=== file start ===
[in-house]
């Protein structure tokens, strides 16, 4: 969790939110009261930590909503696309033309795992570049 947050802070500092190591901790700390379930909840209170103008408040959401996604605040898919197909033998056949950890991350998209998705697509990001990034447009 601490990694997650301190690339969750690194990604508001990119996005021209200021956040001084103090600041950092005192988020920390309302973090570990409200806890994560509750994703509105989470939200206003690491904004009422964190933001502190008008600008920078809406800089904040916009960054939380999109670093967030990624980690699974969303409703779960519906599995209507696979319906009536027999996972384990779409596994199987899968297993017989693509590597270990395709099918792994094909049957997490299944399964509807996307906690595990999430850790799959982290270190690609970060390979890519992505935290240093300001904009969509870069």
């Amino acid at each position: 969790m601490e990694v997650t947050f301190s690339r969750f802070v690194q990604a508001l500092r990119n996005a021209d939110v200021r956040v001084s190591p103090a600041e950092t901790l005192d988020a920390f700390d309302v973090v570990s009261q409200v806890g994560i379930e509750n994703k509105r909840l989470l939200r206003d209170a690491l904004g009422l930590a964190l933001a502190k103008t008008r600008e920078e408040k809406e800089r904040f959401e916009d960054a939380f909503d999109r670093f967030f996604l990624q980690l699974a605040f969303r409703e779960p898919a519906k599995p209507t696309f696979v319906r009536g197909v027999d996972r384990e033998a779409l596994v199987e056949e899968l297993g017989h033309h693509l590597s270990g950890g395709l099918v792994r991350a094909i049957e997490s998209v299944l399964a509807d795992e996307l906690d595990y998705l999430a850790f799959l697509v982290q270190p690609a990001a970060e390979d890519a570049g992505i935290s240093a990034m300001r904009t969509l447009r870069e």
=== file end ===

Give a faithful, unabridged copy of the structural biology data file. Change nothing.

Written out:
[in-house]
């Protein structure tokens, strides 16, 4: 969790939110009261930590909503696309033309795992570049 947050802070500092190591901790700390379930909840209170103008408040959401996604605040898919197909033998056949950890991350998209998705697509990001990034447009 601490990694997650301190690339969750690194990604508001990119996005021209200021956040001084103090600041950092005192988020920390309302973090570990409200806890994560509750994703509105989470939200206003690491904004009422964190933001502190008008600008920078809406800089904040916009960054939380999109670093967030990624980690699974969303409703779960519906599995209507696979319906009536027999996972384990779409596994199987899968297993017989693509590597270990395709099918792994094909049957997490299944399964509807996307906690595990999430850790799959982290270190690609970060390979890519992505935290240093300001904009969509870069």
């Amino acid at each position: 969790m601490e990694v997650t947050f301190s690339r969750f802070v690194q990604a508001l500092r990119n996005a021209d939110v200021r956040v001084s190591p103090a600041e950092t901790l005192d988020a920390f700390d309302v973090v570990s009261q409200v806890g994560i379930e509750n994703k509105r909840l989470l939200r206003d209170a690491l904004g009422l930590a964190l933001a502190k103008t008008r600008e920078e408040k809406e800089r904040f959401e916009d960054a939380f909503d999109r670093f967030f996604l990624q980690l699974a605040f969303r409703e779960p898919a519906k599995p209507t696309f696979v319906r009536g197909v027999d996972r384990e033998a779409l596994v199987e056949e899968l297993g017989h033309h693509l590597s270990g950890g395709l099918v792994r991350a094909i049957e997490s998209v299944l399964a509807d795992e996307l906690d595990y998705l999430a850790f799959l697509v982290q270190p690609a990001a970060e390979d890519a570049g992505i935290s240093a990034m300001r904009t969509l447009r870069e």